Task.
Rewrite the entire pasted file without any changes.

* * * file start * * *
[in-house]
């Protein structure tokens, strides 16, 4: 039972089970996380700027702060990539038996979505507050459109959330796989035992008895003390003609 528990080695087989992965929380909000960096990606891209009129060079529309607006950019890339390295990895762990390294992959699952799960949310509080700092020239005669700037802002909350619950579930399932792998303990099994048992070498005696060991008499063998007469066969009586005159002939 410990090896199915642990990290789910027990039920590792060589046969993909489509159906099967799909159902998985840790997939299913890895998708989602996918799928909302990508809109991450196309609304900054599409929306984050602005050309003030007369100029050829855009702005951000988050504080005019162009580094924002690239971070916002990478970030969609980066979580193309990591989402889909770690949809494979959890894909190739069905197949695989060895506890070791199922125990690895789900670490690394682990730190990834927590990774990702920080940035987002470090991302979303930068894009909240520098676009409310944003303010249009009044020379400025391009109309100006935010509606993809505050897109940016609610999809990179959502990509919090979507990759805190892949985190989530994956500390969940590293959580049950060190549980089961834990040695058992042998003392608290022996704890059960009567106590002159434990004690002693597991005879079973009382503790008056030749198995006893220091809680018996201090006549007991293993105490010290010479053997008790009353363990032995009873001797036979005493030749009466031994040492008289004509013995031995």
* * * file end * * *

[in-house]
């Protein structure tokens, strides 16, 4: 039972089970996380700027702060990539038996979505507050459109959330796989035992008895003390003609 528990080695087989992965929380909000960096990606891209009129060079529309607006950019890339390295990895762990390294992959699952799960949310509080700092020239005669700037802002909350619950579930399932792998303990099994048992070498005696060991008499063998007469066969009586005159002939 410990090896199915642990990290789910027990039920590792060589046969993909489509159906099967799909159902998985840790997939299913890895998708989602996918799928909302990508809109991450196309609304900054599409929306984050602005050309003030007369100029050829855009702005951000988050504080005019162009580094924002690239971070916002990478970030969609980066979580193309990591989402889909770690949809494979959890894909190739069905197949695989060895506890070791199922125990690895789900670490690394682990730190990834927590990774990702920080940035987002470090991302979303930068894009909240520098676009409310944003303010249009009044020379400025391009109309100006935010509606993809505050897109940016609610999809990179959502990509919090979507990759805190892949985190989530994956500390969940590293959580049950060190549980089961834990040695058992042998003392608290022996704890059960009567106590002159434990004690002693597991005879079973009382503790008056030749198995006893220091809680018996201090006549007991293993105490010290010479053997008790009353363990032995009873001797036979005493030749009466031994040492008289004509013995031995």